World AIDS Day: The Underground Economy of AIDS
December 1, 2008
You probably haven’t had the time to read Helen Epstein’s The Invisible Cure by now (since most of you should be working or studying for finals, but also because I just posted about it this morning). I have been following Mrs. Epstein’s work and have found a great essay she wrote for the Virginia Quarterly Review. The theme of this essay was taken up in The Invisible Cure, so this post is more for those of you who haven’t read the book (yet).
By Helen Epstein
In 2001, a group of scholars at University of California, San Francisco came up with a scheme that they hoped would protect African women from HIV. They had been working in Zimbabwe, a poor, politically troubled nation in Southern Africa, where the epidemic had killed more than a million people over two decades. Virtually everyone in Zimbabwe was aware of AIDS. The country had been exposed to anti-AIDS media campaigns since the 1980s and a school-based AIDS education program since 1994. Nevertheless, by 2001, around a quarter of all Zimbabwean adults were infected with HIV, and the virus was spreading rapidly, especially among teenage girls. It was urgent for researchers like them to come up with a solution.
Their idea seemed simple. For years, UCSF graduate student Megan Dunbar had been interviewing teenage girls living in the slums around Zimbabwe’s capital, Harare, and like many AIDS experts, she had come to recognize how the spread of HIV was driven by poverty and by unequal power relations between men and women. Many of the girls told her that they relied on boyfriends for material support. Although few of the girls were truly destitute, Dunbar came to see how their bleak, impoverished lives led them to place great value on the smallest gifts of cash, jewelry, make-up, and clothes. Most of the girls said they had only one sexual partner and were not prostitutes. But the transactional nature of their relationships placed them at very high risk of HIV, because some of their boyfriends were supporting other girlfriends at the same time, and they were thus at high risk of HIV themselves. Some of the girls said they used condoms, but since several of them had been pregnant, they cannot have used them all the time. When Dunbar asked them about the risks they were taking, they said that their economic difficulties were a far greater concern for them than AIDS was.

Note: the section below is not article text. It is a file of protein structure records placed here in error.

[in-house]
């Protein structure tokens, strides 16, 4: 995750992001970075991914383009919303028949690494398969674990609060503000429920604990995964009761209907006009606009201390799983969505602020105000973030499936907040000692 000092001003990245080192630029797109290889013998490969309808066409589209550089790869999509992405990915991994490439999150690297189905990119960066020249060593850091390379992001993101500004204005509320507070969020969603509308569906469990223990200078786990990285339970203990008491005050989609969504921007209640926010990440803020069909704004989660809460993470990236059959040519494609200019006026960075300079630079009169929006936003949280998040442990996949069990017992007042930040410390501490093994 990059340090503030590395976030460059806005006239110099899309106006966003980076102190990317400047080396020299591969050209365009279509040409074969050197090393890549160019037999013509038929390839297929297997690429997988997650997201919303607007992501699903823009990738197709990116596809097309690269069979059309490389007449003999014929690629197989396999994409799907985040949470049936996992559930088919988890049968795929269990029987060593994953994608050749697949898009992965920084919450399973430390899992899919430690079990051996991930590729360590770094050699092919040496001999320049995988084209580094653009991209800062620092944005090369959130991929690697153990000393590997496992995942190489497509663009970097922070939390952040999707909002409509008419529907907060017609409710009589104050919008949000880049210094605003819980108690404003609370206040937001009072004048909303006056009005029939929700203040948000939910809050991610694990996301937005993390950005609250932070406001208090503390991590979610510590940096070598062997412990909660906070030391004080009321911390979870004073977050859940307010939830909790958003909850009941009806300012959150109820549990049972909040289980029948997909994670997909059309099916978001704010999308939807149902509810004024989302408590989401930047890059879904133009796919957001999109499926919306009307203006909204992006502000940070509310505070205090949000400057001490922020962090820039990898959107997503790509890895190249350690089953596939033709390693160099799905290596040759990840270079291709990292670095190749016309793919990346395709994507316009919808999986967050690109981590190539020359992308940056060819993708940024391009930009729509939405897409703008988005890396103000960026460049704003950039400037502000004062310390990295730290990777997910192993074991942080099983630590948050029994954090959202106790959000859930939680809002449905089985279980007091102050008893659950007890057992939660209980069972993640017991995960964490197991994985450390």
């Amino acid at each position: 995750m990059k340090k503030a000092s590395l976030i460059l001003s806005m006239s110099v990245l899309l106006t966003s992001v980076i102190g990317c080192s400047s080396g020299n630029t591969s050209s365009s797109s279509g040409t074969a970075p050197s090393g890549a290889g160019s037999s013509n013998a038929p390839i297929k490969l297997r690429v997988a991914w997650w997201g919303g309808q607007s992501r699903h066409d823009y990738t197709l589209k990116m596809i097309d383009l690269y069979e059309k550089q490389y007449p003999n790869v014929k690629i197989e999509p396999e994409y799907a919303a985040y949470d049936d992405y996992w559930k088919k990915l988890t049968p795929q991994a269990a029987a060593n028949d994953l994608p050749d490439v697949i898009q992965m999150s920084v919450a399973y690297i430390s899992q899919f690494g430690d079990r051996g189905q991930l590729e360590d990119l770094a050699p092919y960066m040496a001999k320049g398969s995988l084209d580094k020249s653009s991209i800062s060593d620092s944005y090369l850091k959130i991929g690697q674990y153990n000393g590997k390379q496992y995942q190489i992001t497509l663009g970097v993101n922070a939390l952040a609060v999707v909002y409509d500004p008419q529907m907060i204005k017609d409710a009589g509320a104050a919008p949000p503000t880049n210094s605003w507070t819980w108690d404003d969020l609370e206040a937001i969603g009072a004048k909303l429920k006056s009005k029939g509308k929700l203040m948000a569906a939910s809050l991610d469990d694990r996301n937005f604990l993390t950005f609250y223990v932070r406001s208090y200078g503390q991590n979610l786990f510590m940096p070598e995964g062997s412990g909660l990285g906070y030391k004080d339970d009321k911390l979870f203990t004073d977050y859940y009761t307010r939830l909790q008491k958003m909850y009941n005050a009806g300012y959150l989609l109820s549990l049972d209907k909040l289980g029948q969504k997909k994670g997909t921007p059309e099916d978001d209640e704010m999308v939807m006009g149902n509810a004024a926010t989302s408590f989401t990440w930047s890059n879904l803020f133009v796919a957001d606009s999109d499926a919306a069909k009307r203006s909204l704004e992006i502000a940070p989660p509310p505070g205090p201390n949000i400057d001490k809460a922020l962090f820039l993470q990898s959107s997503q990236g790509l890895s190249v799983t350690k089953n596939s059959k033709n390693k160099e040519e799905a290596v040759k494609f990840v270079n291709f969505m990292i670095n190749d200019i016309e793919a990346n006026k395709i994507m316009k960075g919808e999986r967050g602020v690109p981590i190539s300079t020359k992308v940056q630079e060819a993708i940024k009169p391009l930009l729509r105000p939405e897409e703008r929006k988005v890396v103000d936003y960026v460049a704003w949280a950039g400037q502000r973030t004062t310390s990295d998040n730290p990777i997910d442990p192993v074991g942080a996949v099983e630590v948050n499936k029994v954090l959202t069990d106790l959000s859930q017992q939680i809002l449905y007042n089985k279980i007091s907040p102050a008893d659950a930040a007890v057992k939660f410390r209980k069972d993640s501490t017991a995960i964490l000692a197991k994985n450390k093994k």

Dunbar reasoned that helping these young women earn enough money to meet their material needs would protect them from AIDS. Boys could always find odd jobs like running errands or helping out in the bus park, the girls said, but people didn’t hire girls. So Dunbar decided to set up a small loan—or microfinance-program to enable the girls to start their own small businesses. Since the 1970s, similar “microenterprise” programs had helped many poor women around the world gain a degree of financial independence. In some cases researchers had found that women who participate in such programs have fewer children than other women, and those children are healthier. Dunbar wanted to see whether such a program could also help protect young African women from HIV by giving them more personal autonomy and control over their sexual lives so they could assert their rights within relationships and decide for themselves whether to have sex or not, and insist on condom use if they did.